– Bernadette

Supporting Depression?

I’m out in Ohio visiting my sister who was recently diagnosed with Mantel Non-Hodgkins Lymphoma and the treatment is vigorous. Everyone – family and friends – is helping in someway to make this journey padded with love.

In her living room is a stack of books from well wishers one of which is a cookbook entitled The Cancer Fighting Kitchen by Rebeccca Katz with Mat Edelson. As I was browsing through it I came across a page that talked about the importance of having a culinary support team. and the author recommended the book Share the Care by Cappy Capossela and Sheila Warnock, written following the illness of a close friend.

After reading these,I thought how great it would be to form Depression Support Teams for family and friends coping with this unpredictable illness. Some of their suggestions for the culinary support team (which would be easily adaptable for Depression Support Teams) include:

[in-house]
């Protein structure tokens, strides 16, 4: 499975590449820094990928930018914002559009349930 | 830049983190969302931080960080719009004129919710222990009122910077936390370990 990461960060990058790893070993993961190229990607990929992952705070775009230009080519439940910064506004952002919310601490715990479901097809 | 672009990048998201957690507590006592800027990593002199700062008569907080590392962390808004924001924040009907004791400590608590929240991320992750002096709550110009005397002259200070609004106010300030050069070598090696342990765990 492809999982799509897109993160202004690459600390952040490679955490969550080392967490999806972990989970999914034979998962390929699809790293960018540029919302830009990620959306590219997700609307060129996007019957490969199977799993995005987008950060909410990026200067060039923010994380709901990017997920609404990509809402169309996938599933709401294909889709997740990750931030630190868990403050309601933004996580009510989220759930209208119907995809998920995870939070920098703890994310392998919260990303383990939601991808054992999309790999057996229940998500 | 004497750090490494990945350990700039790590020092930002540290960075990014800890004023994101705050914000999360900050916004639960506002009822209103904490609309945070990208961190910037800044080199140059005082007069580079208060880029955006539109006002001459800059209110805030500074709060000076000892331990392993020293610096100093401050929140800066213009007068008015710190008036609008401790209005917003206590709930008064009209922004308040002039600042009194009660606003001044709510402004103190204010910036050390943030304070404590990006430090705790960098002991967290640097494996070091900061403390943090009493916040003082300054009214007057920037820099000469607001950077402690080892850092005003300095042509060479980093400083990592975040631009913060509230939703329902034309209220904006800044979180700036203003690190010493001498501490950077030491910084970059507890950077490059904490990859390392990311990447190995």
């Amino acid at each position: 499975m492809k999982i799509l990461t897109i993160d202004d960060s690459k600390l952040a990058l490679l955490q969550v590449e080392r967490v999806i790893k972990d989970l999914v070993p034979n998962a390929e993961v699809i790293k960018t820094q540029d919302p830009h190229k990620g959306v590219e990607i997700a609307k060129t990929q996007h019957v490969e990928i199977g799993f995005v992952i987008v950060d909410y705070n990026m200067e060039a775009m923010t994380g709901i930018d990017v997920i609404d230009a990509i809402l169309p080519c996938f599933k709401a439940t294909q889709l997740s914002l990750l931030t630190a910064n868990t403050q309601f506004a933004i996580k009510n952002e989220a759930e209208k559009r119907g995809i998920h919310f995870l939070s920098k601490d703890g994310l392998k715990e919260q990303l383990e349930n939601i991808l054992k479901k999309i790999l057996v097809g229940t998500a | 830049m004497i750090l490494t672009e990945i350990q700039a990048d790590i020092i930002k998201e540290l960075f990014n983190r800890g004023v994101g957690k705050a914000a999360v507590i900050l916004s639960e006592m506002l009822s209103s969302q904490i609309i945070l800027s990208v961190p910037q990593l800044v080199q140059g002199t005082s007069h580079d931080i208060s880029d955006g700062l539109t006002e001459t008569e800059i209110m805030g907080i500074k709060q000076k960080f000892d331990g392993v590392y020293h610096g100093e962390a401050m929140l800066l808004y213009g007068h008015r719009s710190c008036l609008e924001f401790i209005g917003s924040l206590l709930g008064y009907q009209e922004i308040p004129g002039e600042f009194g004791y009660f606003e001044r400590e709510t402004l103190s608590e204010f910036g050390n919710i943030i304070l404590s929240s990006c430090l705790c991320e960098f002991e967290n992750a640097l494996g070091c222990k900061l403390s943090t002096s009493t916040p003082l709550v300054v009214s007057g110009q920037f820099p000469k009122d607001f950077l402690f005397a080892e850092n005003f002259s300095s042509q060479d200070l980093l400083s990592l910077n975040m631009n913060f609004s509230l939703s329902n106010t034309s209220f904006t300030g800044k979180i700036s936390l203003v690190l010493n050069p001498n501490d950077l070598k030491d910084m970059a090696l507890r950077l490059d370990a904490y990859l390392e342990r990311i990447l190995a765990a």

• Give people tasks they enjoy
  • Have only one captain to delegate assignments
  • Rotate the captain weekly, if possible
  • Take everyone’s emotional temperature every few weeks to make sure no one is getting crunched
  • Recognize that caregivers have other responsibilities they need to attend to
  • Always keep feelers out for other people who want to join the team.

Cancer and other challenges in life often bring along depression and that often complicates the primary illness. Cancer treatment can cause loss of appetite well as depression and the combination can spell disaster for a healthy body trying to fight a crippling disease.

Depression support teams have the ability to help not only the depressed individual to continue to feel connected but also to help the primary caregivers stay healthy. I want to look into the possibilities of this further and someday, hopefully, teams of support will help depression dissipate in this country and the world because of the force of love and care.